Economic Costs of Inaction Should Make State Aid a No-Brainer for Congress

Does this adequately convey the allusion to a 'no-brainer'?

In a post this morning on his Beat the Press blog, Center for Economic and Policy Research (CEPR) economist Dean Baker makes an interesting point when he laments the one-sided economic reporting on President Obama's recent request for quick action on several economic stimulus measures languishing in Congress. While the president's demand would add nearly $80 billion to budget deficits over the next decade, inaction on these aid measures will likely reduce gross domestic product (GDP) by $120 billion and eliminate 800,000 jobs.

The packages the president is urging action on include the continually-shrinking-yet-still-hard-to-pass "extenders" bill, state aid to help prevent public sector layoffs of teachers, firefighters, and policemen, and state Medicaid help.

A Washington Post article on the president's proposal, which Baker derides for not providing the contrasting economic costs of congressional inaction, quotes Sen. Ben Nelson (D-NE) on the reasons for his opposition to the president's plan:

Sen. Ben Nelson (D-Neb.) said [the deficit increases are] too much at a time when the total national debt is $13 trillion and rising. "The more we borrow on these important areas," he said last week, "the more I think we will retard the recovery period dramatically because of more deficit and debt."

Nelson needs to add a competent economist to his staff, because there is zero evidence that deficits and debt are going to start affecting the nation's recovery anytime soon. Indeed, it's a lack of deficit spending that "will retard the recovery period dramatically."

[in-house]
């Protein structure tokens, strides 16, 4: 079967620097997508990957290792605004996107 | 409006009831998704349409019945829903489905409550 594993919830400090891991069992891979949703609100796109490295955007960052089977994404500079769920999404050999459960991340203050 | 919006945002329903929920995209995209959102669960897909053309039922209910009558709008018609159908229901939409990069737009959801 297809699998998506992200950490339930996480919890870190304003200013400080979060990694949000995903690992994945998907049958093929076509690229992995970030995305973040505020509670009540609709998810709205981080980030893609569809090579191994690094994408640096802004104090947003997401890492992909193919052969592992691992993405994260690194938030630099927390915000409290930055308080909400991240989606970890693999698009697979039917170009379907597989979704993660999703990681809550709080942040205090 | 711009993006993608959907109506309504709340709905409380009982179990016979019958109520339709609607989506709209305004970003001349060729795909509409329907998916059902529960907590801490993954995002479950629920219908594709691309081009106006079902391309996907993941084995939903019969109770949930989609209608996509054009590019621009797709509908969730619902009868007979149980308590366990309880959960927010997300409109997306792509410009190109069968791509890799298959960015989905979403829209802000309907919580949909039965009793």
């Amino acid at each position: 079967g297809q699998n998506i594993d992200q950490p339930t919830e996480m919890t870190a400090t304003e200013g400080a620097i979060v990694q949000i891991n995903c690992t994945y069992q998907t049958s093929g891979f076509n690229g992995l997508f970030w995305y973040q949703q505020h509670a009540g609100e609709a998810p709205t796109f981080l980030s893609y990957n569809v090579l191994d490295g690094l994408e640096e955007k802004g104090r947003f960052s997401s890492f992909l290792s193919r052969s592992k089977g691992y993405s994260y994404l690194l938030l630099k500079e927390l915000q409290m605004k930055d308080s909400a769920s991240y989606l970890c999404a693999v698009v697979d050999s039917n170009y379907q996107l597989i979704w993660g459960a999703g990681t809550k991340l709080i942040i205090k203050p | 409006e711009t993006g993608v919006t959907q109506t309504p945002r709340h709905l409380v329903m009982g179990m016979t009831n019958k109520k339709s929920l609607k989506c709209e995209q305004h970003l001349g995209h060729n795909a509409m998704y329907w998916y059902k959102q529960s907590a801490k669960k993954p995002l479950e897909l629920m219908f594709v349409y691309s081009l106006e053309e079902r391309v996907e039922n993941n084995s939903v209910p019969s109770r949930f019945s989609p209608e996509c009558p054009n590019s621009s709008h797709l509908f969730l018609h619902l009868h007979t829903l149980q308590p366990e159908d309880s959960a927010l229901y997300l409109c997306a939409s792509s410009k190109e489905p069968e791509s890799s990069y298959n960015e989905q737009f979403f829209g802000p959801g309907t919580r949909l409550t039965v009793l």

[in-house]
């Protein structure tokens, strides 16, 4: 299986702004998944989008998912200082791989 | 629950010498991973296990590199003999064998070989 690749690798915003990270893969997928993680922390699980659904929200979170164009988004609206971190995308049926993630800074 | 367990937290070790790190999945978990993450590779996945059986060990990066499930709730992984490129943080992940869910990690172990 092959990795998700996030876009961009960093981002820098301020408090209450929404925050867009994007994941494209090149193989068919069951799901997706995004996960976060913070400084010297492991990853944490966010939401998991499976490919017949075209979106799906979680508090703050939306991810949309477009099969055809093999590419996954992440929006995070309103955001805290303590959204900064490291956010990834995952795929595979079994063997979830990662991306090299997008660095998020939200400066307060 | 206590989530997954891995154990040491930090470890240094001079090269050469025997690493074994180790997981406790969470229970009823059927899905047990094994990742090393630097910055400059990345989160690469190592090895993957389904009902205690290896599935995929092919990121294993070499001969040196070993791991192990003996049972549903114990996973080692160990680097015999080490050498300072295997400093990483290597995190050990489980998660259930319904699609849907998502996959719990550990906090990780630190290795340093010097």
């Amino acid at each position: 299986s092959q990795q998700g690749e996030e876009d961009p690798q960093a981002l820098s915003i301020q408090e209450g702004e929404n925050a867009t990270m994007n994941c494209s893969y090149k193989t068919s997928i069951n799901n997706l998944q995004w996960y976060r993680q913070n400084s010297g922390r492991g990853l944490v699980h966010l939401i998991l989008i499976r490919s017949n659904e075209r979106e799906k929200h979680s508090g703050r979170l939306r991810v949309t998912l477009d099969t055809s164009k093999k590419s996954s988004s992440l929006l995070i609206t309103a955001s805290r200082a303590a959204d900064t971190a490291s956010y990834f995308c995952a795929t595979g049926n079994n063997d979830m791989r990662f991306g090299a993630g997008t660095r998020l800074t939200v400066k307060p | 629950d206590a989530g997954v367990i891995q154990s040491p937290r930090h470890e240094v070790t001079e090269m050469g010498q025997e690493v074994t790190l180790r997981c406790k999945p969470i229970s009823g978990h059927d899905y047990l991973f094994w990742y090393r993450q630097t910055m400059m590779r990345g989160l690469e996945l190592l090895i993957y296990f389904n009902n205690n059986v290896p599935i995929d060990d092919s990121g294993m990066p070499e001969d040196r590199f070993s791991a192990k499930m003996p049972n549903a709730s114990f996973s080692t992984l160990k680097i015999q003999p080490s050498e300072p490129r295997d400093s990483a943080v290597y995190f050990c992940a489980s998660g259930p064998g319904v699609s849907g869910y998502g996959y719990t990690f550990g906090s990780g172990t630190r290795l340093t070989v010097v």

In his utterly confused opposition, Nelson is more than likely referring to the threat of inflation due to increased government borrowing. But as noted economist Paul Krugman recently observed, "Right now, investors don't seem at all worried about the solvency of the U.S. government; the interest rates on federal bonds are near historic lows." And there's no indication that that's going to change.

Policy makers, unfortunately, seem to be driven by a belief "that we must worry about the chance that markets might start expecting inflation, even though they shouldn't and currently don't." And this belief is growing among law makers, a group Krugman has labeled the "Pain Caucus" due to their predilection for enforcing fiscal austerity while the economy is still struggling.

I get that there is worry about political consequences to passing stimulus measures without offsets – though I still think the public worries more about jobs than they do the deficit – but no member of Congress can make a credible economic argument against passing these aid proposals.

Image by Flickr user Reigh LeBlanc used under a Creative Commons license.

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